Over the past ten years, there’s been a decline in the number of women getting married in the UK.
According to new figures from the Office of National Statistics (ONS), 49.5 per cent of women were married in 2018, compared to 50.8 per cent in 2008.
But that doesn’t mean women aren’t getting married, in fact, more are getting married later in life. Those aged 70 and above are choosing to walk down the aisle, with 55.8 per cent doing so in 2018.
This is higher than 2008’s figure, which saw 50.3 per cent of older people getting married.
Great British Bake Off’s Prue Leith remarried in 2016, at the age of 76. She had been widowed eight years previously but decided to marry new partner John Playfair.
Speaking to the Daily Mail, Prue defended the decision to marry later in life. The presenter said: “I am giddy with the joy of it.
“And why shouldn’t we oldies be happy, fall in love, feel that rush of unadulterated happiness again? There’s nothing in the world like it — and it’s the same at 70 as it was at 17. Same anxiety, same longing, feeling sick, excitement, same everything.”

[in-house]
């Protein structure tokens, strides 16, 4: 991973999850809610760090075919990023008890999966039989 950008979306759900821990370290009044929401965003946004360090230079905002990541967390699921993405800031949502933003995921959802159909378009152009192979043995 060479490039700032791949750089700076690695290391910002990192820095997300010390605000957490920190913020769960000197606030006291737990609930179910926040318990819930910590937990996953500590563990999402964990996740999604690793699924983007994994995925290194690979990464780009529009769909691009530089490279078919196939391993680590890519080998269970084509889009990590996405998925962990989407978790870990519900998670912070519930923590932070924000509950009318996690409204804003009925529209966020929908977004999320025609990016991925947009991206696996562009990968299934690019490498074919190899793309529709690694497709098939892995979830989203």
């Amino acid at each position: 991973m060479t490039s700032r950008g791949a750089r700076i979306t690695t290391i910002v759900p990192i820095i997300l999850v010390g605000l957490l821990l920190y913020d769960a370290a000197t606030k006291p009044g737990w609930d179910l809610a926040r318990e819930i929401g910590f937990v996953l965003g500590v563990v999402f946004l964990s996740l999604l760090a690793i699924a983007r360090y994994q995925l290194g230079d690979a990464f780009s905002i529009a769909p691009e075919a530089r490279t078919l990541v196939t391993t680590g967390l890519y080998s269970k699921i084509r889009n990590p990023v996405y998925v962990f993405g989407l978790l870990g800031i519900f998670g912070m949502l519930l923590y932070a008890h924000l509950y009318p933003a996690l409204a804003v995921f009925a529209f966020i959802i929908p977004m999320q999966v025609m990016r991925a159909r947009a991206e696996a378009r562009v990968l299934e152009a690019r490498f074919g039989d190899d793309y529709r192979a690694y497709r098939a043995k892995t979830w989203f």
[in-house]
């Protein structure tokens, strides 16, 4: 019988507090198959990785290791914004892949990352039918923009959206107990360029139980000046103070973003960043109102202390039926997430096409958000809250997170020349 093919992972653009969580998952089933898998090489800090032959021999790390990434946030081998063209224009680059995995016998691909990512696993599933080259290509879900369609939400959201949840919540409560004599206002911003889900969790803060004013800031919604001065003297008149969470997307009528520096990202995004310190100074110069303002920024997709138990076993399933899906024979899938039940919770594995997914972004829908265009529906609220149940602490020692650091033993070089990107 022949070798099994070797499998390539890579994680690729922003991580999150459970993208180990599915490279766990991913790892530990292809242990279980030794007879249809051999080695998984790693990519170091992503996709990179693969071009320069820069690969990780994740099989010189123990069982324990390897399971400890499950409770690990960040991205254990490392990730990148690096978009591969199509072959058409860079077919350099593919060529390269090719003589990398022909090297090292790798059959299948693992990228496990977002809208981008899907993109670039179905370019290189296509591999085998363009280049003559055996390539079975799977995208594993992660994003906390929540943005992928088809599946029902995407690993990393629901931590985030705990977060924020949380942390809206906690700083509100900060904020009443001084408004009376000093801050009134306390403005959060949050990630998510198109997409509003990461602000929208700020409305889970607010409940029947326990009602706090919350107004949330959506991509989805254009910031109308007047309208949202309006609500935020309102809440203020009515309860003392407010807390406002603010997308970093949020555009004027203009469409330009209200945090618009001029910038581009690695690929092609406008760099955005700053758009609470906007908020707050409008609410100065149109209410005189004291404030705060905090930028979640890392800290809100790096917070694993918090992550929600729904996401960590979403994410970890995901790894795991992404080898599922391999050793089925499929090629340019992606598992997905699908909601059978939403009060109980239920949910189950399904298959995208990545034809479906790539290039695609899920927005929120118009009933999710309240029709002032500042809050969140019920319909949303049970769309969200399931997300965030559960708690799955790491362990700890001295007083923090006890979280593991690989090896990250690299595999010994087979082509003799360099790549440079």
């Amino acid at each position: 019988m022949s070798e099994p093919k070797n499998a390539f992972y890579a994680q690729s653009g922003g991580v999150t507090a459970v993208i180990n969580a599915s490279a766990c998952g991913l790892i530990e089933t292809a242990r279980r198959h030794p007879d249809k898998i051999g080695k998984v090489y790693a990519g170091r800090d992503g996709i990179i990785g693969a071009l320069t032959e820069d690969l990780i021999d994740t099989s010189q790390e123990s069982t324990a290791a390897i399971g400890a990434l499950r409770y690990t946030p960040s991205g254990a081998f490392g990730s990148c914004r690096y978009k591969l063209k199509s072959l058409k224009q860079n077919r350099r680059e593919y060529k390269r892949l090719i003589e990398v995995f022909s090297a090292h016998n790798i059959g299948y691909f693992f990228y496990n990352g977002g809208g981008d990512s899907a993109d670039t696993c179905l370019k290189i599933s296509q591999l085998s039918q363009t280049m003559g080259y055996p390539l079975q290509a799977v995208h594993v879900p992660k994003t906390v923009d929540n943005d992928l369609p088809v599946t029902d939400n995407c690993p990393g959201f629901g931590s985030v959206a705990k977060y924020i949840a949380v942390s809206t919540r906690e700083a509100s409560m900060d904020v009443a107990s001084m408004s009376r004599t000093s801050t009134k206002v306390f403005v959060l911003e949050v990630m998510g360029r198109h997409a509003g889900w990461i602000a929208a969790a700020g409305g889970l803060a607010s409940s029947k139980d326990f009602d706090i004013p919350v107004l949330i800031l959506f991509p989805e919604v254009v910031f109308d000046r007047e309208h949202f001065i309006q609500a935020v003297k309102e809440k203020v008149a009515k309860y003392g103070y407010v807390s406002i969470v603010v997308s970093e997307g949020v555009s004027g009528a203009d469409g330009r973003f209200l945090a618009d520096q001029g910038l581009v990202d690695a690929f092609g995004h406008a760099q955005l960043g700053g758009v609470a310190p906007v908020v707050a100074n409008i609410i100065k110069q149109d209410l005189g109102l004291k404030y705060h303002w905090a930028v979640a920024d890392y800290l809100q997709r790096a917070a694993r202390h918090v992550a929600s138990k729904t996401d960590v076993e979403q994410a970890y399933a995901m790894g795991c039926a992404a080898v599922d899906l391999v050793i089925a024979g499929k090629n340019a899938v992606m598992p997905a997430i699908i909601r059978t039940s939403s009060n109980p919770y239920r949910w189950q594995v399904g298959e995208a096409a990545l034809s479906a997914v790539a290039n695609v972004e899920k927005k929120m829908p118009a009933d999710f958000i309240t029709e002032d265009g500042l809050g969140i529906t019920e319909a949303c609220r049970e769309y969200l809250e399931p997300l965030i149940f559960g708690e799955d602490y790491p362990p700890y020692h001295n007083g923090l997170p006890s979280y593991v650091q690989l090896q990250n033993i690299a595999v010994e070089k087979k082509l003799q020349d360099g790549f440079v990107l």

As a result of older women getting married, living alone has also become less common for those aged 70 or older.
ONS’s Edward Morgan, Senior Research Officer, said: “There are a number of reasons for the increase in the proportion of married people over 70 years old.
“This could be due to people marrying later in life than in the past, people living longer or more remarriages at older ages”, he added.
The lowest marriage rate recording was 48.9 per cent in 2016, the same year that Prue Leith married.
Edward spoke about the mean age of marriage, adding: “What we are also seeing in the UK is a rise in the mean age of first time marriage. A lot of people in past generations who would get married at quite young ages, say in their 20s, have been postponing it later and later in life.”